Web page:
Glasgow Airport

Coordinates: 55°52′19″N 004°25′59″W / 55.87194°N 4.43306°W / 55.87194; -4.43306
From Wikipedia, the free encyclopedia

Glasgow Airport

Scots: Glesga Airport
Scottish Gaelic: Port-adhair Eadar-nàiseanta Ghlaschu
Airport typePublic
OwnerAGS Airports
OperatorGlasgow Airport Ltd.
LocationAbbotsinch, Paisley, Scotland, United Kingdom
OpenedMay 2, 1966 (1966-05-02)
Hub forLoganair
Focus city for
Elevation AMSL26 ft / 8 m
Coordinates55°52′19″N 004°25′59″W / 55.87194°N 4.43306°W / 55.87194; -4.43306
EGPF is located in Renfrewshire
Location of airport in Renfrewshire
Direction Length Surface
m ft
05/23 2,665 8,743 Grooved asphalt
Statistics (2022)
Passenger change 21-22Increase 214%
Aircraft movements58,690
Movements change 21-22Increase 112%
Sources: UK AIP at NATS[1]
Statistics from the UK Civil Aviation Authority[2]
Location from Glasgow Airport[3]

Glasgow Airport, also known as Glasgow International Airport (IATA: GLA[4], ICAO: EGPF) (Scottish Gaelic: Port-adhair Eadar-nàiseanta Ghlaschu), formerly Abbotsinch Airport, is an international airport in Scotland. It is located in Paisley, Renfrewshire, 8.6 nautical miles (15.9 km; 9.9 mi) west[1] of Glasgow city centre. In 2019, the airport handled 8.84 million passengers, an 8.4% annual decrease, making it the second-busiest in Scotland, after Edinburgh Airport, and the ninth-busiest airport in the United Kingdom.

The airport is owned and operated by AGS Airports which also owns and operates Aberdeen and Southampton airports. It was previously owned and operated by Heathrow Airport Holdings (formerly known as BAA).[5] The airport's largest tenants are easyJet and Loganair. Other major airlines using Glasgow as a base include and TUI Airways. British Airways also operates one of its major maintenance bases at the airport.

Glasgow Airport was opened in 1966 and originally flights only operated to other places in the United Kingdom and Europe. Glasgow Airport began to offer flights to other places around the world, flights which previously used Glasgow Prestwick Airport, which was subsequently relegated as the city's secondary airport catering for Ryanair and freight operators.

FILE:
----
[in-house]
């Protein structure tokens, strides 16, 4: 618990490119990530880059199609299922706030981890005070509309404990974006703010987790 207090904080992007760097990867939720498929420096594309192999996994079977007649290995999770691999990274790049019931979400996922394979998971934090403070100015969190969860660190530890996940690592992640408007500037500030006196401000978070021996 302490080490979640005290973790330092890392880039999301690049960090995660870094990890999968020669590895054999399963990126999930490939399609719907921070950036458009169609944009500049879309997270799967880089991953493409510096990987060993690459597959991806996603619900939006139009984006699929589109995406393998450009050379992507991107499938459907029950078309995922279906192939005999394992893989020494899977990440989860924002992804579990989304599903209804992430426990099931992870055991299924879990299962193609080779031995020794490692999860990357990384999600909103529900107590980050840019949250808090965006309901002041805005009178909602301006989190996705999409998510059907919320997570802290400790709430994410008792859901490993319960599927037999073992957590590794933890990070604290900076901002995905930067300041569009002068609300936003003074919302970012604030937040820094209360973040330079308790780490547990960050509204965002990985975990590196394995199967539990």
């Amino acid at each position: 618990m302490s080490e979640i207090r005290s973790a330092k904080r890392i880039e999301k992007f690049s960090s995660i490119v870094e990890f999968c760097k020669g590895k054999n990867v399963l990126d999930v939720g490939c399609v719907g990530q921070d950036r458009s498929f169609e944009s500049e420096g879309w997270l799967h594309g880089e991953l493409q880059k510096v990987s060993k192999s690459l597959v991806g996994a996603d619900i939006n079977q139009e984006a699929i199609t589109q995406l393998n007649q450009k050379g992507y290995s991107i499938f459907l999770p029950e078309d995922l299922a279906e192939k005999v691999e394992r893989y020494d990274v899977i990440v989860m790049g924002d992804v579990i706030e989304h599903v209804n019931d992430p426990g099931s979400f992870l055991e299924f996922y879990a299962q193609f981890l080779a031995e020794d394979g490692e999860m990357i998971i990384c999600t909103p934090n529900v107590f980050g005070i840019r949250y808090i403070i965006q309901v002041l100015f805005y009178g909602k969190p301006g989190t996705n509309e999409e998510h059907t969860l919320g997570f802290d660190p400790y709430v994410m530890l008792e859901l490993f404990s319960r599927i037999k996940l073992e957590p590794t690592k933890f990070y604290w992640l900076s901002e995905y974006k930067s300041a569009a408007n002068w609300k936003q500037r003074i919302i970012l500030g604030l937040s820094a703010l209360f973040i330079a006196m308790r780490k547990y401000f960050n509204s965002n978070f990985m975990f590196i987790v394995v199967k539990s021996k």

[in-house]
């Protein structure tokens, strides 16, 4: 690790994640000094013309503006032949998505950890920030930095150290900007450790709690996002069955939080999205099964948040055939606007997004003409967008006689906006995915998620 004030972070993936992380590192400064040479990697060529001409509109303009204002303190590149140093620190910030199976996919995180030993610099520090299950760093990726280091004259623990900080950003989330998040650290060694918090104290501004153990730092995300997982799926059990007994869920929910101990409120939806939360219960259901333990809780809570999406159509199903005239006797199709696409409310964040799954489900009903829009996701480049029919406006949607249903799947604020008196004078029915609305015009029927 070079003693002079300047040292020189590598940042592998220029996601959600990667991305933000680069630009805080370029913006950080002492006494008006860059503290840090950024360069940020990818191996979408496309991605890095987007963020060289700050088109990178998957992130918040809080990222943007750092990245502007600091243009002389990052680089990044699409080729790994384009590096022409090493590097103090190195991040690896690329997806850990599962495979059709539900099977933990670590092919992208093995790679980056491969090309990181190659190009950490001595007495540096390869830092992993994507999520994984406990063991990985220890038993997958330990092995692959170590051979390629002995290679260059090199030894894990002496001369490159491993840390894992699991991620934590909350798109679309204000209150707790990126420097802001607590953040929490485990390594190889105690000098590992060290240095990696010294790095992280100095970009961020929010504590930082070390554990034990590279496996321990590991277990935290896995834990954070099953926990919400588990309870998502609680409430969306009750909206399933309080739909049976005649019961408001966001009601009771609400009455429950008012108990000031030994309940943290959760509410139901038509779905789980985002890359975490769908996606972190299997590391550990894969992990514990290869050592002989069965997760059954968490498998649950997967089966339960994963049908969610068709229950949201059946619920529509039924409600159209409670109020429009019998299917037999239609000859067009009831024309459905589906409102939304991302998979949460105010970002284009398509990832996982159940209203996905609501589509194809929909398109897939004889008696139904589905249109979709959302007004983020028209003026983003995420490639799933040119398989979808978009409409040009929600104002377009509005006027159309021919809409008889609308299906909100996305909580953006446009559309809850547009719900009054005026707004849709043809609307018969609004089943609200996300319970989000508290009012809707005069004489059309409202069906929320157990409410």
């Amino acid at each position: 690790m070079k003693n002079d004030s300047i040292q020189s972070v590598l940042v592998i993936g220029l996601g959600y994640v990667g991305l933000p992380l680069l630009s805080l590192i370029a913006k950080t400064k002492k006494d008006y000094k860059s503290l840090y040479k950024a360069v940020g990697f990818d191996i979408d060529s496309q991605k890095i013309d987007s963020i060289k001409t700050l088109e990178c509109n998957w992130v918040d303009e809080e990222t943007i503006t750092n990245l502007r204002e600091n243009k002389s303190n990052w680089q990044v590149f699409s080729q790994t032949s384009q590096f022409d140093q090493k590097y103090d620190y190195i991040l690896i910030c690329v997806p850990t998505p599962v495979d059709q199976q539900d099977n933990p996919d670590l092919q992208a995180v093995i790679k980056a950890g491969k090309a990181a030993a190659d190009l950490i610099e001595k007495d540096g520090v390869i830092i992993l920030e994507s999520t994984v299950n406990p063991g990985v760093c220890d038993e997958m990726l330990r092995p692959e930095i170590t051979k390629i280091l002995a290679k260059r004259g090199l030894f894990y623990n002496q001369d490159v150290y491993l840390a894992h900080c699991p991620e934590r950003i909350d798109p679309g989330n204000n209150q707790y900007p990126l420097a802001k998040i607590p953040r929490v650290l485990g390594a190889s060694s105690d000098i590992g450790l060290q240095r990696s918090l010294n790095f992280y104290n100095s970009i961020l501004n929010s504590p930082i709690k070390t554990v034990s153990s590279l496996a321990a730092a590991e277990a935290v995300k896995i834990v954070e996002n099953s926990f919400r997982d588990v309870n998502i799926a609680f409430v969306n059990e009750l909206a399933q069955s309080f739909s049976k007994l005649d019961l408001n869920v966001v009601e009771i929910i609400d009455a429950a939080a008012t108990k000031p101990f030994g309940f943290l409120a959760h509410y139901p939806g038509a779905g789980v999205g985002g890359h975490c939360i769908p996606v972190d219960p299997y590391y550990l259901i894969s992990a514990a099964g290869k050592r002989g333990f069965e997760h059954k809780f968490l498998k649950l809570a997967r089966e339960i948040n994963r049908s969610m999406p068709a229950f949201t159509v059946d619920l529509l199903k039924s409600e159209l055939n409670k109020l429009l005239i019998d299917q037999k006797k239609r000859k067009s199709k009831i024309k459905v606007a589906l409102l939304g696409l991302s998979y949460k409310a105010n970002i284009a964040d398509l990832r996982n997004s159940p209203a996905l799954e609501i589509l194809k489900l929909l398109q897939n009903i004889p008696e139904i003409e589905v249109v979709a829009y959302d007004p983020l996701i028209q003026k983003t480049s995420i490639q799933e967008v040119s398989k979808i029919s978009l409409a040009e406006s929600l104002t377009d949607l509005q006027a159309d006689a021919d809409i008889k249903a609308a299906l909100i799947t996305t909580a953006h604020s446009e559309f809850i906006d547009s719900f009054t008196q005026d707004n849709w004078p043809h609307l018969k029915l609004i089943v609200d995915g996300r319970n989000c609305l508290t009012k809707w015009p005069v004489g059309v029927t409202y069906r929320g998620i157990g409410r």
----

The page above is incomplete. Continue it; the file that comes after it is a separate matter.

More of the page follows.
The history of the present Glasgow Airport goes back to 1932, when the site at Abbotsinch, between the Black Cart Water and the White Cart Water, near Paisley in Renfrewshire, was opened. In 1933 the Royal Air Force 602 Squadron (City of Glasgow) Auxiliary Air Force moved its Westland Wapiti IIA aircraft from nearby Renfrew.[6] The RAF Station HQ, however, was not formed until 1 July 1936 when 6 Auxiliary Group, Bomber Command, arrived.[6] From May 1939, until moving away in October 1939, the Squadron flew the Supermarine Spitfire.


In 1940, a torpedo training unit was formed, which trained both RAF and Royal Navy crews under RAF Coastal Command.[6] On 11 August 1943 Abbotsinch was handed over solely to the Royal Navy and it became a naval base. All navy ships and bases are given ship names and Abbotsinch's was known as HMS Sanderling since June 1940.[6] During the 1950s, the airfield housed a large aircraft storage unit and squadrons of the Royal Naval Volunteer Reserve.

The Royal Navy left in October 1963.[6] The name Sanderling was, however, retained as a link between the two: HMS Sanderling's ship's bell was presented to the new airport and a bar in the airport was named The Sanderling Bar.

The following squadrons were based at Glasgow Airport at some point:[7]



In the 1960s, Glasgow Corporation decided that a new airport for the city was required. The original site of Glasgow's main airport, Renfrew Airport, was 3 km (1.9 mi) east of the current airport, in what is now the Dean Park area of Renfrew. The original Art Deco terminal building of the original airport has not survived. The site is now occupied by a Tesco supermarket and the M8 motorway; this straight and level section of motorway occupies the site of the runway.[19]

Abbotsinch took over from Renfrew Airport on 2 May 1966.[6][19] The UK Government had already committed millions into rebuilding Glasgow Prestwick Airport fit for the "jet age". Nevertheless, the plan went forward and the new airport, designed by Basil Spence and built at a cost of £4.2 million, it was completed in 1966, with British European Airways beginning services using De Havilland Comet aircraft.

The first commercial flight to arrive was a British European Airways flight from Edinburgh, landing at 8 am on 2 May 1966.[20] The airport was officially opened on 27 June 1966 by Queen Elizabeth II. The political rows over Glasgow and Prestwick airports continued, with Glasgow Prestwick Airport|Prestwick]] enjoying a monopoly over transatlantic traffic (under the 1946 US-UK Air transport agreement known as the Bermuda Agreement), while Glasgow Airport was only allowed to handle UK and intra-European traffic.

1970s to 1990s[edit]

The aftermath of the 2007 Glasgow Airport attack

In 1975, the BAA took ownership of Glasgow Airport. When BAA was privatised in the late 1980s, as BAA plc, it consolidated its airport portfolio and sold Prestwick Airport. BAA embarked on a massive redevelopment plan for Glasgow International Airport in 1989.[21]

In the early 1990s, Glasgow became the first UK airport, and one of the first in Europe (after Israel) to screen all baggage. Until this time, only 'high risk' flights had their hand luggage and hold luggage checked. This was a result of the bombing of Pan Am Flight 103 on the 21st December 1988 over the Scottish town of Lockerbie.